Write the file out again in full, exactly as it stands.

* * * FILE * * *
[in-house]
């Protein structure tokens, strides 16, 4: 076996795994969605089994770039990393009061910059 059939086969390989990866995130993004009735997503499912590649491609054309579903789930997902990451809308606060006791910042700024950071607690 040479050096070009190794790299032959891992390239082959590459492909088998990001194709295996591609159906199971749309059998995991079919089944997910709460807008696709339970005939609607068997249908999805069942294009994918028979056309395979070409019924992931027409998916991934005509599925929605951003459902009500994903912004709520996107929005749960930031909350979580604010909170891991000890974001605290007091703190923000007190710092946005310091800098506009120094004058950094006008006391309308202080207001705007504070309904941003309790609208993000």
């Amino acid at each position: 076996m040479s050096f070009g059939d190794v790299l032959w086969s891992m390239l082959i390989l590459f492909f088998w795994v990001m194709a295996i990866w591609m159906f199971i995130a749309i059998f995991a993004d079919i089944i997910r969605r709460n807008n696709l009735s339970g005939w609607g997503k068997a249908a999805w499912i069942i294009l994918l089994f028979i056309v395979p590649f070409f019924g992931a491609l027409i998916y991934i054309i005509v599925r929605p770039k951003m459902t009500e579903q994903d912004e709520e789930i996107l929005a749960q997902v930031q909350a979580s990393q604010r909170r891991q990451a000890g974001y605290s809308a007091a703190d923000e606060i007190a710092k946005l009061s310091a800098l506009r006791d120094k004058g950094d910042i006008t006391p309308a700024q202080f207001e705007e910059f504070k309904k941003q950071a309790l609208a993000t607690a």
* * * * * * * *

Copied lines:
[in-house]
């Protein structure tokens, strides 16, 4: 076996795994969605089994770039990393009061910059 059939086969390989990866995130993004009735997503499912590649491609054309579903789930997902990451809308606060006791910042700024950071607690 040479050096070009190794790299032959891992390239082959590459492909088998990001194709295996591609159906199971749309059998995991079919089944997910709460807008696709339970005939609607068997249908999805069942294009994918028979056309395979070409019924992931027409998916991934005509599925929605951003459902009500994903912004709520996107929005749960930031909350979580604010909170891991000890974001605290007091703190923000007190710092946005310091800098506009120094004058950094006008006391309308202080207001705007504070309904941003309790609208993000």
């Amino acid at each position: 076996m040479s050096f070009g059939d190794v790299l032959w086969s891992m390239l082959i390989l590459f492909f088998w795994v990001m194709a295996i990866w591609m159906f199971i995130a749309i059998f995991a993004d079919i089944i997910r969605r709460n807008n696709l009735s339970g005939w609607g997503k068997a249908a999805w499912i069942i294009l994918l089994f028979i056309v395979p590649f070409f019924g992931a491609l027409i998916y991934i054309i005509v599925r929605p770039k951003m459902t009500e579903q994903d912004e709520e789930i996107l929005a749960q997902v930031q909350a979580s990393q604010r909170r891991q990451a000890g974001y605290s809308a007091a703190d923000e606060i007190a710092k946005l009061s310091a800098l506009r006791d120094k004058g950094d910042i006008t006391p309308a700024q202080f207001e705007e910059f504070k309904k941003q950071a309790l609208a993000t607690a």